3. ‘Worthy are you/is he’ — While not common, this is a form that is rich in the ways it is expanded. (See Rev. 4:11; 5:9,11.)
CREEDS/CONFESSIONS
While there are no formal creeds as such in the New Testament (these were later developments as the Church worked out and established its theology), many scholars find creedal material in the form of fragments of creedal confessions, or confessional statements. At times, though not always, by any means, the presence of such material is indicated by the use of an introductory formula such as “It says . . .”.
Some confessions are brief: Jesus is Lord (Rom. 10:9-10).
Jesus is Lord (1 Cor. 12:3). Jesus is the Christ (1 John 2:22). Jesus Christ has come in the flesh (1 John 4:2). Jesus is the Son of God (1 John 4:15). Jesus is the Christ (1 John 5:1).
Others are more developed. (See Rom. 1:3-4; 4:24-25; 8:34; 1 Cor. 11:26; 15:3-5; 16:22; Eph. 4:8; 5:14; 1 Tim. 3:16; 2 Tim. 2:11-13; Heb. 1:3; 1 Pet. 3:18-22; Rev. 15:3-4.)
Significantly, the primary focus of this creedal/ confessional material is the saving work of Christ and His lordship.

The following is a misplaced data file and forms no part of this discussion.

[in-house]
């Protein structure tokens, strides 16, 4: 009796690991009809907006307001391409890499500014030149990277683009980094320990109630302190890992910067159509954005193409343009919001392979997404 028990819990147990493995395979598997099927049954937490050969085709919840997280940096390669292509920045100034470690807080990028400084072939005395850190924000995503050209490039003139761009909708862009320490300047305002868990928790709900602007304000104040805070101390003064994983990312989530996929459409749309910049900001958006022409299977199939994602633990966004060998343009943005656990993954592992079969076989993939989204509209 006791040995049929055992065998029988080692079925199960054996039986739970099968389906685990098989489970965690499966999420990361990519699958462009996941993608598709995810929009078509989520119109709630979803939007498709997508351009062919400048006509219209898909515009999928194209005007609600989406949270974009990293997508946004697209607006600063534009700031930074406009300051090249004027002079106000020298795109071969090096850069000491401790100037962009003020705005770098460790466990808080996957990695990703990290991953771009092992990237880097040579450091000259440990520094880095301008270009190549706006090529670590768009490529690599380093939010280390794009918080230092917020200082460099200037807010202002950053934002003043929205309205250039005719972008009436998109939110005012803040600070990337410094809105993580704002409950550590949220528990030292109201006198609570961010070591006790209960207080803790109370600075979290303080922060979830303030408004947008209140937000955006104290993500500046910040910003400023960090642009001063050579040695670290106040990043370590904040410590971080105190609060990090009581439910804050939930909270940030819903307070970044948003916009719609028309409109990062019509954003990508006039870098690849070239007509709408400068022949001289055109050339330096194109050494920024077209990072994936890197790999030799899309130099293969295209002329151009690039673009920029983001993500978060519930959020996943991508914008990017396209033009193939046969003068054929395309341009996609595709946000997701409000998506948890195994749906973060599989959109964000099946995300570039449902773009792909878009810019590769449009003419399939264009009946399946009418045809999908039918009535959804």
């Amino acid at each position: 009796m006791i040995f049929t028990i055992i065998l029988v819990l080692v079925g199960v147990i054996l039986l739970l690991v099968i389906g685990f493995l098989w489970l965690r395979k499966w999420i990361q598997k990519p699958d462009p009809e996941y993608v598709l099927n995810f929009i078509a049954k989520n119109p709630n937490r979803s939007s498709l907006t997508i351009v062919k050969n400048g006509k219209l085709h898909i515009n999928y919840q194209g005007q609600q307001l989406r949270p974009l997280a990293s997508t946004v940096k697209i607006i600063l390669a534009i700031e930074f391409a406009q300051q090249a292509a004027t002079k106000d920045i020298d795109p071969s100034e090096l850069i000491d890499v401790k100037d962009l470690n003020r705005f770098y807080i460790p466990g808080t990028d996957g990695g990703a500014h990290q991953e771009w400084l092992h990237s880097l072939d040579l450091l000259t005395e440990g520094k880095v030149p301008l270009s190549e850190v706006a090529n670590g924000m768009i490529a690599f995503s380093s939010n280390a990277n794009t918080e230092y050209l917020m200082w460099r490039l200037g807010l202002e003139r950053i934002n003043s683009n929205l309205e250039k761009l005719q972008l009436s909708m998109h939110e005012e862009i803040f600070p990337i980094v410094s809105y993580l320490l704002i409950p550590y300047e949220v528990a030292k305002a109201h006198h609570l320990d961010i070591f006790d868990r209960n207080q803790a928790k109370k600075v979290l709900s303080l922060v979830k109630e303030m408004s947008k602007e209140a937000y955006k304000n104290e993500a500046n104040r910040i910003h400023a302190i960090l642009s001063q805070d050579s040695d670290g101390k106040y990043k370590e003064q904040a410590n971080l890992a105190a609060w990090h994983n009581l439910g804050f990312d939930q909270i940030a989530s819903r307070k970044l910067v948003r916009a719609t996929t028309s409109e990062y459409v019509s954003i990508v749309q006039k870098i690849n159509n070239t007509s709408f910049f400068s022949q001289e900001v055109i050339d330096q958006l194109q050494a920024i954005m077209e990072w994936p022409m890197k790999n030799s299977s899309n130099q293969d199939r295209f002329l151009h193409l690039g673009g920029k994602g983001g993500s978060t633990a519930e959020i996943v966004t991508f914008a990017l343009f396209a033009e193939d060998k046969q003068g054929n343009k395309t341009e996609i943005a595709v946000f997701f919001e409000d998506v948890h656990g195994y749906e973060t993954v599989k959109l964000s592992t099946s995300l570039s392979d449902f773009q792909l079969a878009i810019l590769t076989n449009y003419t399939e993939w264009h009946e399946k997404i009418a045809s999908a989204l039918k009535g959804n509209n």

BENEDICTIONS
These are expressions of wish or desire for a person or group. Common in Jewish worship, they have been described as “wish prayers”. In particular, they invoke grace or peace. They are especially common at the beginnings and endings of letters. (See Rom. 1:7;15:5; 15:13; 15:33; 1 Cor. 1:3; 16:23; 2 Cor. 13:13; Gal. 1:3; 6:18; Phil. 1:2; 4:23; Philem. 3; 25; Eph. 1:2; Col. 1:2; 1 Thess. 1:1; 3:11-13; 2 Thess. 1:11-12; 2:16-17; 3:5; 3:18; Heb. 13:20-21,25; 1 Pet. 1:2; 5:14; 2 Pet. 1:2; 2 John 3; 3 John 15; Jude 2; Rev. 1:4; 22:21.)
Having already considered doxologies, creeds/ confessions and benedictions, we turn our attention now to prayers.
PRAYERS
While there are numerous prayers and references to prayer in the New Testament, from a liturgical perspective the most notable material is in the form of a number of what have been described as ‘prayer acclamations’. These are: Amen, Abba, Father, and Maranatha.